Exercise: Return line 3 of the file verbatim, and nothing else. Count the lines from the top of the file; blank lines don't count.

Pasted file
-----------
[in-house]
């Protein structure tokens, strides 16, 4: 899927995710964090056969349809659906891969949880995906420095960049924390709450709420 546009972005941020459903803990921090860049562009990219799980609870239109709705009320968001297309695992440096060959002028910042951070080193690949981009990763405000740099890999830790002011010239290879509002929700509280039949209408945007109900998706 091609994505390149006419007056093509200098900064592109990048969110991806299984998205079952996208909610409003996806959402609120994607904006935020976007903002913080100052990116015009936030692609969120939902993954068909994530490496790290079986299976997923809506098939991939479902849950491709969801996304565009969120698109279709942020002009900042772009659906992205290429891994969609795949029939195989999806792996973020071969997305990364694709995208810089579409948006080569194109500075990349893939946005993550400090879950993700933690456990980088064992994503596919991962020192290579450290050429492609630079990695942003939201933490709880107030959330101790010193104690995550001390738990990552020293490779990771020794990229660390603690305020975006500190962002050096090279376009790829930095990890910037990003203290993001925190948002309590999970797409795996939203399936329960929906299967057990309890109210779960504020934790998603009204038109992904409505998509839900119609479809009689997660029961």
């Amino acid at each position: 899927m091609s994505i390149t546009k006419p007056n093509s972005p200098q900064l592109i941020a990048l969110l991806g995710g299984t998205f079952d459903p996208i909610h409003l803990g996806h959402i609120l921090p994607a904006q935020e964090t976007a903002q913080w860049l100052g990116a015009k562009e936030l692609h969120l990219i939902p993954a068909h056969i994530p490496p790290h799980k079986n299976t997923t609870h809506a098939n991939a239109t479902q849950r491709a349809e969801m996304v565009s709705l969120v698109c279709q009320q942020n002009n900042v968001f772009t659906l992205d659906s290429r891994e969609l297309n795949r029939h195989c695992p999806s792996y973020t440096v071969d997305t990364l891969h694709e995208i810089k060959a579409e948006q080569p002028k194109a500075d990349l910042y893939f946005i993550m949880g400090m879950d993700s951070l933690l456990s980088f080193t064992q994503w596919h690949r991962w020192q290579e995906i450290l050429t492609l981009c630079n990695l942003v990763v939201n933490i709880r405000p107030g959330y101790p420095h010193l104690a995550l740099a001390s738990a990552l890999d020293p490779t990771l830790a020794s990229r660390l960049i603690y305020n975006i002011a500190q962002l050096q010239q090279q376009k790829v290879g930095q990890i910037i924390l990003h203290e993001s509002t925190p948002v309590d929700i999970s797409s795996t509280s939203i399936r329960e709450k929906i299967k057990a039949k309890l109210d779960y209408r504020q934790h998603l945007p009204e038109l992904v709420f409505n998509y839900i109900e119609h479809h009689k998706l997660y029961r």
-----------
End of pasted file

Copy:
């Amino acid at each position: 899927m091609s994505i390149t546009k006419p007056n093509s972005p200098q900064l592109i941020a990048l969110l991806g995710g299984t998205f079952d459903p996208i909610h409003l803990g996806h959402i609120l921090p994607a904006q935020e964090t976007a903002q913080w860049l100052g990116a015009k562009e936030l692609h969120l990219i939902p993954a068909h056969i994530p490496p790290h799980k079986n299976t997923t609870h809506a098939n991939a239109t479902q849950r491709a349809e969801m996304v565009s709705l969120v698109c279709q009320q942020n002009n900042v968001f772009t659906l992205d659906s290429r891994e969609l297309n795949r029939h195989c695992p999806s792996y973020t440096v071969d997305t990364l891969h694709e995208i810089k060959a579409e948006q080569p002028k194109a500075d990349l910042y893939f946005i993550m949880g400090m879950d993700s951070l933690l456990s980088f080193t064992q994503w596919h690949r991962w020192q290579e995906i450290l050429t492609l981009c630079n990695l942003v990763v939201n933490i709880r405000p107030g959330y101790p420095h010193l104690a995550l740099a001390s738990a990552l890999d020293p490779t990771l830790a020794s990229r660390l960049i603690y305020n975006i002011a500190q962002l050096q010239q090279q376009k790829v290879g930095q990890i910037i924390l990003h203290e993001s509002t925190p948002v309590d929700i999970s797409s795996t509280s939203i399936r329960e709450k929906i299967k057990a039949k309890l109210d779960y209408r504020q934790h998603l945007p009204e038109l992904v709420f409505n998509y839900i109900e119609h479809h009689k998706l997660y029961r």